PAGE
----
Understanding community family medicine preceptors’ involvement in educational scholarship: perceptions, influencing factors and promising areas for action

Authors

  • Michael Ward Queen's University
  • Karen Schultz Queen's University
  • Colleen Grady Queen's University
  • Lynn Maria Roberts Queen's University

DOI:

https://doi.org/10.36834/cmej.68218

Abstract

Background: Residency training is increasingly occurring in community settings. The opportunity for community-based scholarship is untapped and substantial. We explored Community Family Medicine Preceptors’ understanding of Educational Scholarship (ES), looked at barriers and enablers to ES, and identified opportunities to promote the growth of ES in this setting.

Methods: We conducted semi-structured interviews with fifteen purposively chosen community-based Family Medicine preceptors in a distributed Canadian family medicine program.

Results: Community Family Medicine Preceptors strongly self-identify as clinical teachers. They are not well acquainted with the definition of ES, but recognize themselves as scholars.  Community Family Medicine Preceptors recognize ES has significant value to themselves, their patients, communities, and learners. Most Community Family Medicine Preceptors were interested and willing to invest in ES, but lack of time and scarcity of primary care research experience were seen as barriers.  Research process support and a connection to the academic center were considered enablers. Opportunities to promote the growth of ES include recognition that there are fundamental differences between community and academic sites, the development of a mentorship program, and a process to encourage engagement.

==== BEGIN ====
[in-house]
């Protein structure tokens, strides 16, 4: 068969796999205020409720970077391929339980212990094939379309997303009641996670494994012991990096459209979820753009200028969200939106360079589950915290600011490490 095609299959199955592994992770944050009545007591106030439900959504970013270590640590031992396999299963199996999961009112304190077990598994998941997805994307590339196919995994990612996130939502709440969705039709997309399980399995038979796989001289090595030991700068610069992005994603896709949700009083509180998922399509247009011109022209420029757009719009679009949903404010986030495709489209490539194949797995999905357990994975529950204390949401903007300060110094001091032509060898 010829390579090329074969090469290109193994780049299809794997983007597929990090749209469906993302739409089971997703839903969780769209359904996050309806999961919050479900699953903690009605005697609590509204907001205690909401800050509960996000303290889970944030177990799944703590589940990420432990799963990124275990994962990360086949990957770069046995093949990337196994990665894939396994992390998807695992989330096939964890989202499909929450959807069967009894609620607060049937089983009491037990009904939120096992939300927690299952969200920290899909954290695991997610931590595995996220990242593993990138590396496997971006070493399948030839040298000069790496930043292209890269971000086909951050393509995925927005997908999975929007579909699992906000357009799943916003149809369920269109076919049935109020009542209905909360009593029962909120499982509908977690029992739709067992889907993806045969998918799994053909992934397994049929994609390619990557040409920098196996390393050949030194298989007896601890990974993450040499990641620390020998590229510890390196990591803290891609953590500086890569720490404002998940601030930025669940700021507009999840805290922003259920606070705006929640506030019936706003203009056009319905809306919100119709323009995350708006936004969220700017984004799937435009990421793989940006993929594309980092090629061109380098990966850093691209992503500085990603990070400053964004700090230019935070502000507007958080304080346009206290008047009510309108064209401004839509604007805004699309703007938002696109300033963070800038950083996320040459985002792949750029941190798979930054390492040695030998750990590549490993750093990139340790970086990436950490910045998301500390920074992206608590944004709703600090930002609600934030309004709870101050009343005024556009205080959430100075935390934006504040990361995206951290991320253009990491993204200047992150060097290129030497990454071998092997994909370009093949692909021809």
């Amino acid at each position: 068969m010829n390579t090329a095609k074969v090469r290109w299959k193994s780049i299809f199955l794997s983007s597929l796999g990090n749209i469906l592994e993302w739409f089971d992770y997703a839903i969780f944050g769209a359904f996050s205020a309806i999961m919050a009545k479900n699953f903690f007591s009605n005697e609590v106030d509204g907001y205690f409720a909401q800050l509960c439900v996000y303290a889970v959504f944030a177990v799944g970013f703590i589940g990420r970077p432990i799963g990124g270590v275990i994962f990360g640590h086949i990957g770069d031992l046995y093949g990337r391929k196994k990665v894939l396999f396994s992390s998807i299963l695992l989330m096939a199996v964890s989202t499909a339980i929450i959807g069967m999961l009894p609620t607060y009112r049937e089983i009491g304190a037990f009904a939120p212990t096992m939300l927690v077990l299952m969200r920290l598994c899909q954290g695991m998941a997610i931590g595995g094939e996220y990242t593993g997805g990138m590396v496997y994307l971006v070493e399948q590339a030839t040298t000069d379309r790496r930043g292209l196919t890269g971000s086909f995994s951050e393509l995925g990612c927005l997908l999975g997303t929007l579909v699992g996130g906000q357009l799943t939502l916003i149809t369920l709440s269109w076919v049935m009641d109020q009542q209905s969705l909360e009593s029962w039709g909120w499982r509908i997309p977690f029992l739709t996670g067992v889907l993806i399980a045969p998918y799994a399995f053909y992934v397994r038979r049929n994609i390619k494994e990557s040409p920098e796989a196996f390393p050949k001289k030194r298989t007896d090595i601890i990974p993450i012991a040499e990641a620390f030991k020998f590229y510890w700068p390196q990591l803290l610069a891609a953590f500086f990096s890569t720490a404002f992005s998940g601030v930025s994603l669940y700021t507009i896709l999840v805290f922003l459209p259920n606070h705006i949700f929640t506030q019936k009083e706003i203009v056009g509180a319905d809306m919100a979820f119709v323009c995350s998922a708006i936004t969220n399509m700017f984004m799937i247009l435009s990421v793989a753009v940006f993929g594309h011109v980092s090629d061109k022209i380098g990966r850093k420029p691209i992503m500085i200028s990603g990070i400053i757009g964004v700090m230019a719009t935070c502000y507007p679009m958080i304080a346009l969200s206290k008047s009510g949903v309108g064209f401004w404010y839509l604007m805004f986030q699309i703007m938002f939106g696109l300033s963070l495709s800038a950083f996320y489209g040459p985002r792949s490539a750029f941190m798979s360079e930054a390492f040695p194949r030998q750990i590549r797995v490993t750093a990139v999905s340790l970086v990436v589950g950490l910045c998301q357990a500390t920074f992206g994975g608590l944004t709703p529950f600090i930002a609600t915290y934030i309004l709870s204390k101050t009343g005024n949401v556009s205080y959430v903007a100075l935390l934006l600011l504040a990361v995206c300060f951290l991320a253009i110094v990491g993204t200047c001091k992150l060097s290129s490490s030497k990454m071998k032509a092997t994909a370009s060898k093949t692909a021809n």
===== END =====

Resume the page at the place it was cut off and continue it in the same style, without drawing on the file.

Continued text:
Conclusions: Community Family Medicine Preceptors identify foremost as clinician teachers.  They are engaged in and recognize the value of ES to their professional community at large and to their patients and learners.  There is a growing commitment to the development of ES in the community

Author Biographies

Michael Ward, Queen's University

Department of Family Medicine, Assistant Professor

Karen Schultz, Queen's University

Department of Family Medicine, Professor

Colleen Grady, Queen's University

Centre for Studies in Primary Care, Research Manager

Lynn Maria Roberts, Queen's University

Centre for Studies in Primary Care, Research Associate

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Published

2021-06-30

How to Cite

1.
Ward M, Schultz K, Grady C, Roberts LM. Understanding community family medicine preceptors’ involvement in educational scholarship: perceptions, influencing factors and promising areas for action. Can. Med. Ed. J [Internet]. 2021Jun.30 [cited 2021Jul.27];12(3):19-27. Available from: https://journalhosting.ucalgary.ca/index.php/cmej/article/view/68218

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